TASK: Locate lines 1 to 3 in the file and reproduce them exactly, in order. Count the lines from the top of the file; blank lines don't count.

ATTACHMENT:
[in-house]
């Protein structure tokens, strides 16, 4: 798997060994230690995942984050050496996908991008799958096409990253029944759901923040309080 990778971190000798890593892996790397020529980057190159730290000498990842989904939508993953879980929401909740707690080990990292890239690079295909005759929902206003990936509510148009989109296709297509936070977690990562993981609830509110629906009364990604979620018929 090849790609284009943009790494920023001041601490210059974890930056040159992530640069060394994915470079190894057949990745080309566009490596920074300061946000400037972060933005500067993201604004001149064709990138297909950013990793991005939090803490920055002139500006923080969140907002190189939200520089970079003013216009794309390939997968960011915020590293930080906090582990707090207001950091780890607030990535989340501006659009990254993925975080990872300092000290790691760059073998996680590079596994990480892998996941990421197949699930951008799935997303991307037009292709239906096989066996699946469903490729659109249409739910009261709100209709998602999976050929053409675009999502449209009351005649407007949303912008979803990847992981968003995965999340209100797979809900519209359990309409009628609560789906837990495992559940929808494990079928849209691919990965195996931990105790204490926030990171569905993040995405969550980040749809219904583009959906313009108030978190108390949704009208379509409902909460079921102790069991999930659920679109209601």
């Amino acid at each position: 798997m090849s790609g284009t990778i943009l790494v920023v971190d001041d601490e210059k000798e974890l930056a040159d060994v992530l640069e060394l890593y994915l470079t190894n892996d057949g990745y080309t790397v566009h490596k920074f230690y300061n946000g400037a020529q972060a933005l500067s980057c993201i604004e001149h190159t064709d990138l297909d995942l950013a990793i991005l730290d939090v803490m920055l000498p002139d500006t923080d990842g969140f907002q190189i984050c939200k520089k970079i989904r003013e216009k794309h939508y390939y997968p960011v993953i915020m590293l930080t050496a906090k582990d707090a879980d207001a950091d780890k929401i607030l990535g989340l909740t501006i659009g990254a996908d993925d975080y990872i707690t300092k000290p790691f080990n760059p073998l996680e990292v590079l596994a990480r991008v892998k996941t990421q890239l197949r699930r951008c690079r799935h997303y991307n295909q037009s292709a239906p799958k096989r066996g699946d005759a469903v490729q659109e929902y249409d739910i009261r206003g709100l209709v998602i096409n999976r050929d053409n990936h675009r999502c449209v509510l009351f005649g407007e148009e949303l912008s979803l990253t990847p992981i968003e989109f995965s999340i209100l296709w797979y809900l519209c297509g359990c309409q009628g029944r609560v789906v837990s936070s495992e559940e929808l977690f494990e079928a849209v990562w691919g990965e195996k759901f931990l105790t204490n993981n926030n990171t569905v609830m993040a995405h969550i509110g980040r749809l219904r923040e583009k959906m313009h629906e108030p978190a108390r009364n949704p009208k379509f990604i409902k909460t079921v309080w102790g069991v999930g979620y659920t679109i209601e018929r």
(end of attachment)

[in-house]
């Protein structure tokens, strides 16, 4: 798997060994230690995942984050050496996908991008799958096409990253029944759901923040309080 990778971190000798890593892996790397020529980057190159730290000498990842989904939508993953879980929401909740707690080990990292890239690079295909005759929902206003990936509510148009989109296709297509936070977690990562993981609830509110629906009364990604979620018929 090849790609284009943009790494920023001041601490210059974890930056040159992530640069060394994915470079190894057949990745080309566009490596920074300061946000400037972060933005500067993201604004001149064709990138297909950013990793991005939090803490920055002139500006923080969140907002190189939200520089970079003013216009794309390939997968960011915020590293930080906090582990707090207001950091780890607030990535989340501006659009990254993925975080990872300092000290790691760059073998996680590079596994990480892998996941990421197949699930951008799935997303991307037009292709239906096989066996699946469903490729659109249409739910009261709100209709998602999976050929053409675009999502449209009351005649407007949303912008979803990847992981968003995965999340209100797979809900519209359990309409009628609560789906837990495992559940929808494990079928849209691919990965195996931990105790204490926030990171569905993040995405969550980040749809219904583009959906313009108030978190108390949704009208379509409902909460079921102790069991999930659920679109209601």
């Amino acid at each position: 798997m090849s790609g284009t990778i943009l790494v920023v971190d001041d601490e210059k000798e974890l930056a040159d060994v992530l640069e060394l890593y994915l470079t190894n892996d057949g990745y080309t790397v566009h490596k920074f230690y300061n946000g400037a020529q972060a933005l500067s980057c993201i604004e001149h190159t064709d990138l297909d995942l950013a990793i991005l730290d939090v803490m920055l000498p002139d500006t923080d990842g969140f907002q190189i984050c939200k520089k970079i989904r003013e216009k794309h939508y390939y997968p960011v993953i915020m590293l930080t050496a906090k582990d707090a879980d207001a950091d780890k929401i607030l990535g989340l909740t501006i659009g990254a996908d993925d975080y990872i707690t300092k000290p790691f080990n760059p073998l996680e990292v590079l596994a990480r991008v892998k996941t990421q890239l197949r699930r951008c690079r799935h997303y991307n295909q037009s292709a239906p799958k096989r066996g699946d005759a469903v490729q659109e929902y249409d739910i009261r206003g709100l209709v998602i096409n999976r050929d053409n990936h675009r999502c449209v509510l009351f005649g407007e148009e949303l912008s979803l990253t990847p992981i968003e989109f995965s999340i209100l296709w797979y809900l519209c297509g359990c309409q009628g029944r609560v789906v837990s936070s495992e559940e929808l977690f494990e079928a849209v990562w691919g990965e195996k759901f931990l105790t204490n993981n926030n990171t569905v609830m993040a995405h969550i509110g980040r749809l219904r923040e583009k959906m313009h629906e108030p978190a108390r009364n949704p009208k379509f990604i409902k909460t079921v309080w102790g069991v999930g979620y659920t679109i209601e018929r």